『満願(まんがん)』by Osamu Dazai

Reading material

About Osamu Dazai

Osamu Dazai was a highly influential Japanese author whose literary contributions remain significant in the realms of modern Japanese literature. Born in 1909, Dazai gained widespread acclaim for his compelling exploration of the human psyche and emotional landscapes in his works.

His narratives often delved into the inner turmoil of characters, capturing themes of existential angst, alienation, and the complexities of human relationships. Dazai’s most famous work, “No Longer Human” (“Ningen Shikkaku”), is a semi-autobiographical novel that deeply examines the struggles of the protagonist with a sense of detachment from society, battling a profound sense of isolation and inadequacy.

Another notable work, “The Setting Sun” (“Shayo”), portrays the disintegration of traditional Japanese values in the aftermath of World War II, showcasing the struggles of a declining aristocratic family in a changing society.

Dazai’s writing style is revered for its eloquence, introspection, and profound philosophical underpinnings. His ability to intertwine personal struggles with broader societal issues has earned him a lasting legacy as one of Japan’s most celebrated literary figures. Tragically, Dazai’s own life ended prematurely in 1948, but his works continue to resonate with readers worldwide, offering poignant reflections on the human condition.



英語(English translation)

This is a story from four years ago. It was during the summer when I lived on the second floor of an acquaintance’s house in Mishima, Izu, and was writing a novel called ‘Romanesque.’ One night, while intoxicated, I rode my bicycle around town and got injured. I tore the upper part of my right ankle. It wasn’t a deep wound, but due to being intoxicated, the bleeding was severe, so I hurried to see a doctor. The town doctor was thirty-two years old, large and stout, resembling Saigo Takamori. He was quite drunk. He appeared in the examination room as unsteady on his feet as I was, which struck me as amusing. While receiving treatment, I couldn’t help but chuckle. Then the doctor also started chuckling, and eventually, unable to contain ourselves, we burst into laughter together.

We became good friends from that night onward. The doctor preferred philosophy over literature. Speaking about that topic made conversation easy and enjoyable for me. His worldview could be described as a kind of primal dualism, viewing the state of the world as a battle between good and evil forces, which was quite captivating. Although I secretly endeavored to believe in a singular god of love, hearing the doctor’s theory of good and evil would bring a refreshing sensation to my somewhat troubled heart.

For instance, when I visited one evening, the doctor, who immediately ordered his wife to fetch beer to entertain me, was considered the ‘good’ force, while his wife, proposing with a laugh, ‘Tonight, instead of beer, shall we play bridge?’ was considered the ‘bad’ force in the doctor’s illustration. I found myself in agreement with the doctor’s argument. His wife was petite, with a round face, and she carried an elegant demeanor with fair skin. They had no children, but there was a quiet young man, the wife’s younger brother attending a commercial school in Numazu, who stayed on the second floor.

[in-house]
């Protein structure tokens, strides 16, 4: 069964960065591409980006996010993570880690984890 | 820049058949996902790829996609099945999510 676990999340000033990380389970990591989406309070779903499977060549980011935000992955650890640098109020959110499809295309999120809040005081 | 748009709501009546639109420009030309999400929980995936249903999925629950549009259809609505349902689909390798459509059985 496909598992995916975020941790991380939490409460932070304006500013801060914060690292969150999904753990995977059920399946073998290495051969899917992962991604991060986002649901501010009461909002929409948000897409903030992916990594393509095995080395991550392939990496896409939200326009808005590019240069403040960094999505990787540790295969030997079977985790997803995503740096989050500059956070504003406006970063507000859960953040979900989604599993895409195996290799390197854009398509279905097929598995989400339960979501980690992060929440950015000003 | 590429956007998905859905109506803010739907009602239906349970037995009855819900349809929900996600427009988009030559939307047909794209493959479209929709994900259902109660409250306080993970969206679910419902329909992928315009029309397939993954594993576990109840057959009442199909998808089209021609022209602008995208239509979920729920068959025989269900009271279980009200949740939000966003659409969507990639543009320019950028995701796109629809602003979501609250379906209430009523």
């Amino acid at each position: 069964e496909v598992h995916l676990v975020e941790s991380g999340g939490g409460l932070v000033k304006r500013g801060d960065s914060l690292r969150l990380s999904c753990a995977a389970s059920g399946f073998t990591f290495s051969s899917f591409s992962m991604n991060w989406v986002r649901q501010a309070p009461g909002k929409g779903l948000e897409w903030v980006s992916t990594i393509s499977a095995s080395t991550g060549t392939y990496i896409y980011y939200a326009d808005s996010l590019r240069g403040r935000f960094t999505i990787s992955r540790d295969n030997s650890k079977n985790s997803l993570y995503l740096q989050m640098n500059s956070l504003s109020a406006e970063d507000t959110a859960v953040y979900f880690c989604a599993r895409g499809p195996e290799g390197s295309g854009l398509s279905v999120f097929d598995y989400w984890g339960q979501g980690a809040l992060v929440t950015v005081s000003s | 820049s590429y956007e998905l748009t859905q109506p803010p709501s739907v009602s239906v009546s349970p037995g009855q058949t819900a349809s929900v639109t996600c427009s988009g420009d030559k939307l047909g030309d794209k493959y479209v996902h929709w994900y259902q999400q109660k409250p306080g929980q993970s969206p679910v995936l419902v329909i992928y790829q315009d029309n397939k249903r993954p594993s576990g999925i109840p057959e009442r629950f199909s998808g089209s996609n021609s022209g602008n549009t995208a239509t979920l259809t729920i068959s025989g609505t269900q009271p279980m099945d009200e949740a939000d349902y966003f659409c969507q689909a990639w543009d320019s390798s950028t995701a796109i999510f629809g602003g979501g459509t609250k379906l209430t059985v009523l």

At the doctor’s house, they subscribed to five different newspapers, so nearly every morning, I would stop by during my walk to read them. Going around to the back entrance, I’d sit on the veranda, sipping the cold barley tea brought by the wife, while holding down the rustling newspapers against the wind to read. The veranda was just a stone’s throw away from a grassy field, where a stream flowed gently. Every morning, a young milk delivery man on a bicycle would pass by along the narrow road alongside that stream, greeting me with a “Good morning.” There was also a young woman who came around that time to pick up medicine. She wore simple clothes and wooden clogs, appearing quite neat. She often shared laughs with the doctor in the examination room, and sometimes the doctor would loudly scold her at the door, saying, “Madam, please wait a little longer.

The doctor’s wife once explained to me the reason behind this. She was the wife of an elementary school teacher. The teacher had suffered from lung problems three years prior, but recently, he had been steadily improving. The doctor worked tirelessly and strictly forbade his young wife about the critical nature of his current condition. The wife obeyed this directive. However, sometimes, she seemed somewhat anxious. Each time this happened, the doctor steeled himself and would scold her, saying something along the lines of, “Madam, please wait a little longer,” implying a deeper meaning.

At the end of August, I witnessed something beautiful. In the morning, as I sat on the veranda of the doctor’s house reading a newspaper, the doctor’s wife, sitting beside me, softly whispered, “Ah, how joyful she seems.”

Suddenly, I raised my head and saw a figure in simple attire, walking briskly along the path right in front of us. She twirled a white parasol as she walked swiftly.

“This morning, she was given a permission to go out as usual,” the doctor’s wife whispered again.

Three years—it’s just a brief phrase, yet my heart was overwhelmed. With passing years, that woman’s figure seemed increasingly beautiful to me. Perhaps, it might be due to the doctor’s wife’s understanding.



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